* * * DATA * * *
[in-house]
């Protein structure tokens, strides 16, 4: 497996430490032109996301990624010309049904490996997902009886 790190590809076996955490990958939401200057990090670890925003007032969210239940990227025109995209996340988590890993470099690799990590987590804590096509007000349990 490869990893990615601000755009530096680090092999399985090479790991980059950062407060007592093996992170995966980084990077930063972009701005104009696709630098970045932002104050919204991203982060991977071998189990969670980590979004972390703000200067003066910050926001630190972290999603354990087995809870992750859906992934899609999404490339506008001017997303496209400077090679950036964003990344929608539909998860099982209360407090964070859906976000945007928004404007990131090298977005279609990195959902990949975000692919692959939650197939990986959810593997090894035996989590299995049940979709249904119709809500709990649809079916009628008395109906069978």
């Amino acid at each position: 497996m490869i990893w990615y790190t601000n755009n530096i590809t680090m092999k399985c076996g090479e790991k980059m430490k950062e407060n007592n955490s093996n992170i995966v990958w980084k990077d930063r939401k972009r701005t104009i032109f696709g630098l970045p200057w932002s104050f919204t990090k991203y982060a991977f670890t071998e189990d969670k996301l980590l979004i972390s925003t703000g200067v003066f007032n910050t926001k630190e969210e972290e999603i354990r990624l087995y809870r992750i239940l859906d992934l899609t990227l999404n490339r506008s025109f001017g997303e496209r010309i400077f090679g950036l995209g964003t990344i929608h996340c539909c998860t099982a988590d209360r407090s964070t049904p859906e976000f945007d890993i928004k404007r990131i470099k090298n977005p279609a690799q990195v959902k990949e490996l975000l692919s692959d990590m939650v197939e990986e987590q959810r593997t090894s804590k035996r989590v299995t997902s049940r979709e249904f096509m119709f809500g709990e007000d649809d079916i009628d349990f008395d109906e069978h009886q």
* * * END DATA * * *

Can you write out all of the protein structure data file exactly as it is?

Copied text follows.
[in-house]
């Protein structure tokens, strides 16, 4: 497996430490032109996301990624010309049904490996997902009886 790190590809076996955490990958939401200057990090670890925003007032969210239940990227025109995209996340988590890993470099690799990590987590804590096509007000349990 490869990893990615601000755009530096680090092999399985090479790991980059950062407060007592093996992170995966980084990077930063972009701005104009696709630098970045932002104050919204991203982060991977071998189990969670980590979004972390703000200067003066910050926001630190972290999603354990087995809870992750859906992934899609999404490339506008001017997303496209400077090679950036964003990344929608539909998860099982209360407090964070859906976000945007928004404007990131090298977005279609990195959902990949975000692919692959939650197939990986959810593997090894035996989590299995049940979709249904119709809500709990649809079916009628008395109906069978």
């Amino acid at each position: 497996m490869i990893w990615y790190t601000n755009n530096i590809t680090m092999k399985c076996g090479e790991k980059m430490k950062e407060n007592n955490s093996n992170i995966v990958w980084k990077d930063r939401k972009r701005t104009i032109f696709g630098l970045p200057w932002s104050f919204t990090k991203y982060a991977f670890t071998e189990d969670k996301l980590l979004i972390s925003t703000g200067v003066f007032n910050t926001k630190e969210e972290e999603i354990r990624l087995y809870r992750i239940l859906d992934l899609t990227l999404n490339r506008s025109f001017g997303e496209r010309i400077f090679g950036l995209g964003t990344i929608h996340c539909c998860t099982a988590d209360r407090s964070t049904p859906e976000f945007d890993i928004k404007r990131i470099k090298n977005p279609a690799q990195v959902k990949e490996l975000l692919s692959d990590m939650v197939e990986e987590q959810r593997t090894s804590k035996r989590v299995t997902s049940r979709e249904f096509m119709f809500g709990e007000d649809d079916i009628d349990f008395d109906e069978h009886q």